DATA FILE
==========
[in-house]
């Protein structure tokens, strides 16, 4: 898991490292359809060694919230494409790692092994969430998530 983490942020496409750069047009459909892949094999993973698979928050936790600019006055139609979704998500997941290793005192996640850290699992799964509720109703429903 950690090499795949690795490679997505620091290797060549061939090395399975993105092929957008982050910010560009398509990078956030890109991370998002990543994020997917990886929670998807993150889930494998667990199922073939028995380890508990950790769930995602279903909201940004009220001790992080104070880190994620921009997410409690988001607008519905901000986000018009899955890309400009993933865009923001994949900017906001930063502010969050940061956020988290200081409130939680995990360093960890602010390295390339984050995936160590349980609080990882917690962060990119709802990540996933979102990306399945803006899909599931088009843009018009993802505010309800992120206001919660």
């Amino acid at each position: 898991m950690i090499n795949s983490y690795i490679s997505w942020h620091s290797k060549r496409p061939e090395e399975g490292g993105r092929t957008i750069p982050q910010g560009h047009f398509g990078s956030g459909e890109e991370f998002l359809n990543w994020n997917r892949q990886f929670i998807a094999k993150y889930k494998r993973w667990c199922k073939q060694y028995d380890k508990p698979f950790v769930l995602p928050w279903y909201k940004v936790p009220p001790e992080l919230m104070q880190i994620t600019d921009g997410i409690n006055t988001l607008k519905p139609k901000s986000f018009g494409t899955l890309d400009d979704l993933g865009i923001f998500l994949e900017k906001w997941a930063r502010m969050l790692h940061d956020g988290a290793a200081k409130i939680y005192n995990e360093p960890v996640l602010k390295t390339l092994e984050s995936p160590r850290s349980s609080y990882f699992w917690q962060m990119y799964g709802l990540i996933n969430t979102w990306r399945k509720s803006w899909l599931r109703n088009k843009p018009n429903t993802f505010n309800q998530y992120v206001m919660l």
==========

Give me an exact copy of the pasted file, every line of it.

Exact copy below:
[in-house]
């Protein structure tokens, strides 16, 4: 898991490292359809060694919230494409790692092994969430998530 983490942020496409750069047009459909892949094999993973698979928050936790600019006055139609979704998500997941290793005192996640850290699992799964509720109703429903 950690090499795949690795490679997505620091290797060549061939090395399975993105092929957008982050910010560009398509990078956030890109991370998002990543994020997917990886929670998807993150889930494998667990199922073939028995380890508990950790769930995602279903909201940004009220001790992080104070880190994620921009997410409690988001607008519905901000986000018009899955890309400009993933865009923001994949900017906001930063502010969050940061956020988290200081409130939680995990360093960890602010390295390339984050995936160590349980609080990882917690962060990119709802990540996933979102990306399945803006899909599931088009843009018009993802505010309800992120206001919660």
């Amino acid at each position: 898991m950690i090499n795949s983490y690795i490679s997505w942020h620091s290797k060549r496409p061939e090395e399975g490292g993105r092929t957008i750069p982050q910010g560009h047009f398509g990078s956030g459909e890109e991370f998002l359809n990543w994020n997917r892949q990886f929670i998807a094999k993150y889930k494998r993973w667990c199922k073939q060694y028995d380890k508990p698979f950790v769930l995602p928050w279903y909201k940004v936790p009220p001790e992080l919230m104070q880190i994620t600019d921009g997410i409690n006055t988001l607008k519905p139609k901000s986000f018009g494409t899955l890309d400009d979704l993933g865009i923001f998500l994949e900017k906001w997941a930063r502010m969050l790692h940061d956020g988290a290793a200081k409130i939680y005192n995990e360093p960890v996640l602010k390295t390339l092994e984050s995936p160590r850290s349980s609080y990882f699992w917690q962060m990119y799964g709802l990540i996933n969430t979102w990306r399945k509720s803006w899909l599931r109703n088009k843009p018009n429903t993802f505010n309800q998530y992120v206001m919660l």